Unless you’ve been living under a rock for the past couple of years, all the data-driven marketing hype couldn’t have passed you by.


It looks like a simple concept.


Track stuff. Get data. Get insights from data. Make decisions based on insights. Get money. Repeat.


So how come, next to all this track-and-convert simplicity, so many businesses wind up tangled up in ridiculous amounts of data they collected themselves, unable to make a single step forward with confidence?


Because in truth, paying too much attention to data that does not necessarily align with your business goals can create tunnel vision and put you into danger of taking your business in the wrong direction.

This is a quote Donald T. Campbell, a psychologist and social scientist who often wrote about research methodology:

The more any quantitative social indicator is used for social decision-making, the more subject it will be to corruption pressures and the more apt it will be to distort and corrupt the social processes it is intended to monitor.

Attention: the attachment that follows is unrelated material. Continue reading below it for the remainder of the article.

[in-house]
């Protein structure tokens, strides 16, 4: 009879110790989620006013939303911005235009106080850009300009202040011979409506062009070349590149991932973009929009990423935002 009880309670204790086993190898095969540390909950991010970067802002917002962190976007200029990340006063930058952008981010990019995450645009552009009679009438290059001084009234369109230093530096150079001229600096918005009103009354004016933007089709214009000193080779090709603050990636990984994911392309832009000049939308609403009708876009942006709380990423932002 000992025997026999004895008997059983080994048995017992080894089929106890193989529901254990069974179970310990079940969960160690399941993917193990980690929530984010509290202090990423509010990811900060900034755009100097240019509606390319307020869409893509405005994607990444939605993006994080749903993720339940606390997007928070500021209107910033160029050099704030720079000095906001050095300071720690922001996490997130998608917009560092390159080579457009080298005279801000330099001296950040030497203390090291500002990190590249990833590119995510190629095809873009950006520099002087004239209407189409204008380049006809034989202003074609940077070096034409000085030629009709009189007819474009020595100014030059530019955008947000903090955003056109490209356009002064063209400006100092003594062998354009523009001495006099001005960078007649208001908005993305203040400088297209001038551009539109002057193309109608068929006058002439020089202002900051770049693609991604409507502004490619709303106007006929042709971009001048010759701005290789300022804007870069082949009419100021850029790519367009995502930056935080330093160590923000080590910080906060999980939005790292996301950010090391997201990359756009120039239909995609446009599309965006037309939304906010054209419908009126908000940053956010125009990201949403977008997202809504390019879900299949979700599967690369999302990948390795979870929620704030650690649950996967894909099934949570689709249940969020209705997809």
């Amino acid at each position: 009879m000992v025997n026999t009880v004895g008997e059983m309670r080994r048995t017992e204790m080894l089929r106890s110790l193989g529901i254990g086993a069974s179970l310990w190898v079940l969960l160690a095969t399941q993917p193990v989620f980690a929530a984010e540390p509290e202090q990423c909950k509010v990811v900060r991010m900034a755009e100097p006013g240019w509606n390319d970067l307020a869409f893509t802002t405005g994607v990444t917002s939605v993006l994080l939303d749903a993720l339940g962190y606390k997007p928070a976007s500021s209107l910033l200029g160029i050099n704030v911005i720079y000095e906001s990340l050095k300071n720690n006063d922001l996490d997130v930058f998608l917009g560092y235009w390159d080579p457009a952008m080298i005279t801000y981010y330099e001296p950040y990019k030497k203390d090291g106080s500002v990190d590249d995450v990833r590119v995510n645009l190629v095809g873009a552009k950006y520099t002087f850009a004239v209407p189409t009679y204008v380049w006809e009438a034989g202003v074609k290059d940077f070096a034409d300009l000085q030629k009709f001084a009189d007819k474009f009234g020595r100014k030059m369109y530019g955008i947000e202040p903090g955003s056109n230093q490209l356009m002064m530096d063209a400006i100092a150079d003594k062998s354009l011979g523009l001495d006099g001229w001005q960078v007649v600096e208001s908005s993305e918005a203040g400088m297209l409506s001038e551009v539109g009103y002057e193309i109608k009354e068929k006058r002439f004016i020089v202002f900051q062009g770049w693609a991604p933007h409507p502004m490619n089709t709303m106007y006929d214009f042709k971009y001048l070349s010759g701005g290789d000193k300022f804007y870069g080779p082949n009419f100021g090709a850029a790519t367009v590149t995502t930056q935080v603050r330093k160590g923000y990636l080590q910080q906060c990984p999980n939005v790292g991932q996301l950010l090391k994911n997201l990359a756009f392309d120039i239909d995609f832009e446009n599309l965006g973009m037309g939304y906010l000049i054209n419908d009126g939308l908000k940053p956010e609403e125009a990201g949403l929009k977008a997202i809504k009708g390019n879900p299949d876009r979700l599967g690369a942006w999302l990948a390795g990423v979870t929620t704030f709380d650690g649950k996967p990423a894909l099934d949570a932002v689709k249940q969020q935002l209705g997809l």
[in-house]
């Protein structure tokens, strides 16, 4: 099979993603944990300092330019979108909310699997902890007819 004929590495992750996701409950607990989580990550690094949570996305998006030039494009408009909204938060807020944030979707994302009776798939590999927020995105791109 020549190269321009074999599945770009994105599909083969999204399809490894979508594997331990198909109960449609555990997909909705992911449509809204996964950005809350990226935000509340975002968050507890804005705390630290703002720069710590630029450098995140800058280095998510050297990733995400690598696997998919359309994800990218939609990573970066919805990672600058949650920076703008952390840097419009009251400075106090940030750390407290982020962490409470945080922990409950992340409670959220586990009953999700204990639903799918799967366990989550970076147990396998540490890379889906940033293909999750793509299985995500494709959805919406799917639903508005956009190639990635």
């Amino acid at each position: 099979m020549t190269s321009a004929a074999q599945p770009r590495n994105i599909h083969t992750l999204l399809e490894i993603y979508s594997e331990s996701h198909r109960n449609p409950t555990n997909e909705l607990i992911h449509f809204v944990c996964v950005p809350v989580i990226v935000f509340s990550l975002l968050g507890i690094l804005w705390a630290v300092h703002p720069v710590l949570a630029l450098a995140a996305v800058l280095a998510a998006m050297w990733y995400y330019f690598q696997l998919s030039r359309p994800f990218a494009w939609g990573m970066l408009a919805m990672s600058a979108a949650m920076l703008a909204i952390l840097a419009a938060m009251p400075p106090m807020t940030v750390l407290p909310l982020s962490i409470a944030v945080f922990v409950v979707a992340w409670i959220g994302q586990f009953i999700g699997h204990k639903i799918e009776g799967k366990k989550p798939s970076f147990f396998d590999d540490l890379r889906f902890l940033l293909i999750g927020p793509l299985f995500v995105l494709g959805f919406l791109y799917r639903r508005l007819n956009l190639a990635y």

In other words, Campbell’s law implies that if you focus on increasing your metrics, chances are that’s all you’re going to do—get good metrics, while whatever you were measuring won’t be guaranteed to yield better results. Moreover, even the results you used to get before would likely diminish due to a lack of fluidity and innovation.


Then how do you utilize the perks of analytics insights without the risk of compromising your business goals by failing to see the bigger picture?




Find the Measurement Model That Fits Your Business Model

The trick is to figure out what’s working for you, then fine-tune your business goals to allow yourself to elaborate on it in the long run. Once you have your goals and strategy in place, you can move on to identifying the metrics that will help you keep track of your progress towards that goal.


Ask yourself: Which metrics are giving me actionable insights that I can incorporate into my projections for the future and rely on in the long run?